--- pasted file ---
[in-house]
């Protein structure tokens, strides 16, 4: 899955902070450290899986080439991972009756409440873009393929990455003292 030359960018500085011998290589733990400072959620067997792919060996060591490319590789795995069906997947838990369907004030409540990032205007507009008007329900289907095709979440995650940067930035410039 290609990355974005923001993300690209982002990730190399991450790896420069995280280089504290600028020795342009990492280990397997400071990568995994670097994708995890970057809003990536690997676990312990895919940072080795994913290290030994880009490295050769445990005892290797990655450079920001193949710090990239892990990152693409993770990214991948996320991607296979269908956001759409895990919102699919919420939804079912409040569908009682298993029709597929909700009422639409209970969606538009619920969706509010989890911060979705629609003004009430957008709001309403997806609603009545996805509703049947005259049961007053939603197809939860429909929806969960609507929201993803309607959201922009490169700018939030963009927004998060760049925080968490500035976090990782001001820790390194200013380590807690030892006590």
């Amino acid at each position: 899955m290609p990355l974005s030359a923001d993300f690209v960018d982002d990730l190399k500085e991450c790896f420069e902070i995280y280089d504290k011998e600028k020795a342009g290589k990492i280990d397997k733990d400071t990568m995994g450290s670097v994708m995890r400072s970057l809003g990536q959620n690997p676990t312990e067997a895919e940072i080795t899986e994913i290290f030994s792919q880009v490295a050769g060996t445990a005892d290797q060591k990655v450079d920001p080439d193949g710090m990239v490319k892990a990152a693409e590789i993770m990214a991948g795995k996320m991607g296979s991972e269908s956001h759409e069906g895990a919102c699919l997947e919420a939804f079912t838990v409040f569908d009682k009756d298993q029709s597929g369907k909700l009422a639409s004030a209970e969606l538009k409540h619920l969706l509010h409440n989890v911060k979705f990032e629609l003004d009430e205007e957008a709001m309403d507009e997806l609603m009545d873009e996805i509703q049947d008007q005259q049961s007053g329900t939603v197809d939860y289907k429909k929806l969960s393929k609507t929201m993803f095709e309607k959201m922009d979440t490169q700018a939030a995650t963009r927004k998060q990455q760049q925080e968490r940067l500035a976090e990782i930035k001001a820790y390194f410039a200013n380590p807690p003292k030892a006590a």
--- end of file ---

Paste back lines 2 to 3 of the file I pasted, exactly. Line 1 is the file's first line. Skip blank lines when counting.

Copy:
């Protein structure tokens, strides 16, 4: 899955902070450290899986080439991972009756409440873009393929990455003292 030359960018500085011998290589733990400072959620067997792919060996060591490319590789795995069906997947838990369907004030409540990032205007507009008007329900289907095709979440995650940067930035410039 290609990355974005923001993300690209982002990730190399991450790896420069995280280089504290600028020795342009990492280990397997400071990568995994670097994708995890970057809003990536690997676990312990895919940072080795994913290290030994880009490295050769445990005892290797990655450079920001193949710090990239892990990152693409993770990214991948996320991607296979269908956001759409895990919102699919919420939804079912409040569908009682298993029709597929909700009422639409209970969606538009619920969706509010989890911060979705629609003004009430957008709001309403997806609603009545996805509703049947005259049961007053939603197809939860429909929806969960609507929201993803309607959201922009490169700018939030963009927004998060760049925080968490500035976090990782001001820790390194200013380590807690030892006590």
């Amino acid at each position: 899955m290609p990355l974005s030359a923001d993300f690209v960018d982002d990730l190399k500085e991450c790896f420069e902070i995280y280089d504290k011998e600028k020795a342009g290589k990492i280990d397997k733990d400071t990568m995994g450290s670097v994708m995890r400072s970057l809003g990536q959620n690997p676990t312990e067997a895919e940072i080795t899986e994913i290290f030994s792919q880009v490295a050769g060996t445990a005892d290797q060591k990655v450079d920001p080439d193949g710090m990239v490319k892990a990152a693409e590789i993770m990214a991948g795995k996320m991607g296979s991972e269908s956001h759409e069906g895990a919102c699919l997947e919420a939804f079912t838990v409040f569908d009682k009756d298993q029709s597929g369907k909700l009422a639409s004030a209970e969606l538009k409540h619920l969706l509010h409440n989890v911060k979705f990032e629609l003004d009430e205007e957008a709001m309403d507009e997806l609603m009545d873009e996805i509703q049947d008007q005259q049961s007053g329900t939603v197809d939860y289907k429909k929806l969960s393929k609507t929201m993803f095709e309607k959201m922009d979440t490169q700018a939030a995650t963009r927004k998060q990455q760049q925080e968490r940067l500035a976090e990782i930035k001001a820790y390194f410039a200013n380590p807690p003292k030892a006590a």